Brain Structural and Functional Correlates of Addiction

A special issue of Brain Sciences (ISSN 2076-3425). This special issue belongs to the section "Behavioral Neuroscience".

Deadline for manuscript submissions: 31 May 2024 | Viewed by 881

Special Issue Editor


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Guest Editor
Department of Psychiatry and Behavioral Sciences, SUNY Downstate Health Sciences University, Brooklyn, NY 11203, USA
Interests: brain electrophysiology (EEG, ERP, ERO); alcohol use disorder (AUD); addiction; neuropsychology; cognitive functions; brain connectivity
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Special Issue Information

Dear Colleagues,

Addiction refers to a state characterized by a chronic and compulsive involvement in either using a substance or engaging in a behavior despite adverse consequences. Addiction involves complex interactions among various factors including neural, genetic, psychological, social, and environmental factors. While numerous studies have attempted to elucidate structural and functional correlates of addiction, a comprehensive model explaining the neurobiological and neurocognitive mechanisms underlying addiction is still lacking. This Special Issue will serve as a platform to host a range of articles related to the neural basis of addiction. The goal of this Special Issue is to publish articles from researchers who are engaged in research aimed at understanding the structural and functional correlates of addiction. The Special Issue will prioritize publishing a collection of novel and cutting-edge research articles relevant to this goal. Both human and animal studies that aim to understand brain structural and functional correlations of substance or behavioral addiction are solicited. Studies that use EEG, structural and functional MRI, and other imaging methods are preferred. Neuropsychological, cognitive, and behavioral studies that explore functional aspects of addiction are also welcome for submission. Brain stimulation and neuromodulation studies on addiction, including multimodal studies involving different experimental methods, will also be considered, as will review articles that integrate relevant findings from the literature.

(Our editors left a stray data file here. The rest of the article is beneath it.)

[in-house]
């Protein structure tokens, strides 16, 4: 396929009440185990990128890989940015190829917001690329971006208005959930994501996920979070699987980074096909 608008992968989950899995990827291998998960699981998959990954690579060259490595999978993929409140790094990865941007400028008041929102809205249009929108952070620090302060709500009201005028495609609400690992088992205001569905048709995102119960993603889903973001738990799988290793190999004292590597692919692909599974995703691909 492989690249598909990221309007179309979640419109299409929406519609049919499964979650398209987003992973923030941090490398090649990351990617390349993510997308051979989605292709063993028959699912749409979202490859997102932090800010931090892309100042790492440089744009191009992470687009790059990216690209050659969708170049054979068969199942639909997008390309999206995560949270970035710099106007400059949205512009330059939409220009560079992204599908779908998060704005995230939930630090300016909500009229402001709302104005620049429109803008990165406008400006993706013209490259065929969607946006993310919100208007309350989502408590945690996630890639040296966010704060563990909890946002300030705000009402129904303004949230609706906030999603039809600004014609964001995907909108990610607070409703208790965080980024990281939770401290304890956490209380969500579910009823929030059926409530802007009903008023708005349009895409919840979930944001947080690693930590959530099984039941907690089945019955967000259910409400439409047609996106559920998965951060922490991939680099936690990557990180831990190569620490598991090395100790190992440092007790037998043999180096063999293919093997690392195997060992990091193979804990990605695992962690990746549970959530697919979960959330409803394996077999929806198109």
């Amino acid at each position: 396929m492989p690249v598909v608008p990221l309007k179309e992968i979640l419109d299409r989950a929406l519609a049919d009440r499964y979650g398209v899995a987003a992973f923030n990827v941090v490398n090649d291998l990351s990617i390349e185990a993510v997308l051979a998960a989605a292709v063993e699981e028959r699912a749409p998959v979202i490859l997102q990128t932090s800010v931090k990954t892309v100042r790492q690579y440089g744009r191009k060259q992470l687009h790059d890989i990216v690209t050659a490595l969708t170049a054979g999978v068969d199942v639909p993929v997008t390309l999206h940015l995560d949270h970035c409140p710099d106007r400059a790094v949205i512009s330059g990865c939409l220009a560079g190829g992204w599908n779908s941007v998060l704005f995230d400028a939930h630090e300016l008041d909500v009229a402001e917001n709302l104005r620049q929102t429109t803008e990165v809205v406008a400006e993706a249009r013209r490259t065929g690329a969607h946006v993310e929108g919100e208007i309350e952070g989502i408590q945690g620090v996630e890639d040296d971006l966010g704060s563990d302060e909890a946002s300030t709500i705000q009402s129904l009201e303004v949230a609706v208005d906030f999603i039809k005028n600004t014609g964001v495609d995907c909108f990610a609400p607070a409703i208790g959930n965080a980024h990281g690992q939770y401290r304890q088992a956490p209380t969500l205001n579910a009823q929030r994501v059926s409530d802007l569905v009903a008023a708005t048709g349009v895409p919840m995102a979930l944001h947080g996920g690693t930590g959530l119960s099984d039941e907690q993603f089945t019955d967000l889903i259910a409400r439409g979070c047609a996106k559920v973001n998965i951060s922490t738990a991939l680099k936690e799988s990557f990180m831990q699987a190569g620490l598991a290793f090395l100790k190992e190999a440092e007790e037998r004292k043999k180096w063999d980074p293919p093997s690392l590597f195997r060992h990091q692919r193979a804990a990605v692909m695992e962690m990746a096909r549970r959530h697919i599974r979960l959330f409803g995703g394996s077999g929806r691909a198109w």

Dr. Chella Kamarajan
Guest Editor

Manuscript Submission Information

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Keywords

  • addiction
  • substance use disorders (SUDs)
  • behavioral addiction
  • EEG
  • brain oscillations
  • MRI
  • brain imaging
  • brain stimulation
  • cognitive function
  • brain networks

Published Papers (1 paper)

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Research

15 pages, 2711 KiB  
Article
Abstinence and Fear Experienced during This Period Produce Distinct Cortical and Hippocampal Adaptations in Alcohol-Dependent Rats
by Noah L. Steiner, Dvijen C. Purohit, Casey M. Tiefenthaler and Chitra D. Mandyam
Brain Sci. 2024, 14(5), 431; https://doi.org/10.3390/brainsci14050431 - 26 Apr 2024
Viewed by 610
Abstract
Previous studies demonstrate that ethanol dependence induced by repeating cycles of chronic intermittent ethanol vapor exposure (CIE) followed by protracted abstinence produces significant gray matter damage via myelin dysfunction in the rodent medial prefrontal cortex (mPFC) and alterations in neuronal excitability in the [...] Read more.
Previous studies demonstrate that ethanol dependence induced by repeating cycles of chronic intermittent ethanol vapor exposure (CIE) followed by protracted abstinence produces significant gray matter damage via myelin dysfunction in the rodent medial prefrontal cortex (mPFC) and alterations in neuronal excitability in the mPFC and the dentate gyrus (DG) of the hippocampus. Specifically, abstinence-induced neuroadaptations have been associated with persistent elevated relapse to drinking. The current study evaluated the effects of forced abstinence for 1 day (d), 7 d, 21 d, and 42 d following seven weeks of CIE on synaptic plasticity proteins in the mPFC and DG. Immunoblotting revealed reduced expression of CaMKII in the mPFC and enhanced expression of GABAA and CaMKII in the DG at the 21 d time point, and the expression of the ratio of GluN2A/2B subunits did not change at any of the time points studied. Furthermore, cognitive performance via Pavlovian trace fear conditioning (TFC) was evaluated in 3 d abstinent rats, as this time point is associated with negative affect. In addition, the expression of the ratio of GluN2A/2B subunits and a 3D structural analysis of neurons in the mPFC and DG were evaluated in 3 d abstinent rats. Behavioral analysis revealed faster acquisition of fear responses and reduced retrieval of fear memories in CIE rats compared to controls. TFC produced hyperplasticity of pyramidal neurons in the mPFC under control conditions and this effect was not evident or blunted in abstinent rats. Neurons in the DG were unaltered. TFC enhanced the GluN2A/2B ratio in the mPFC and reduced the ratio in the DG and was not altered by abstinence. These findings indicate that forced abstinence from CIE produces distinct and divergent alterations in plasticity proteins in the mPFC and DG. Fear learning-induced changes in structural plasticity and proteins contributing to it were more profound in the mPFC during forced abstinence. Full article
(This article belongs to the Special Issue Brain Structural and Functional Correlates of Addiction)
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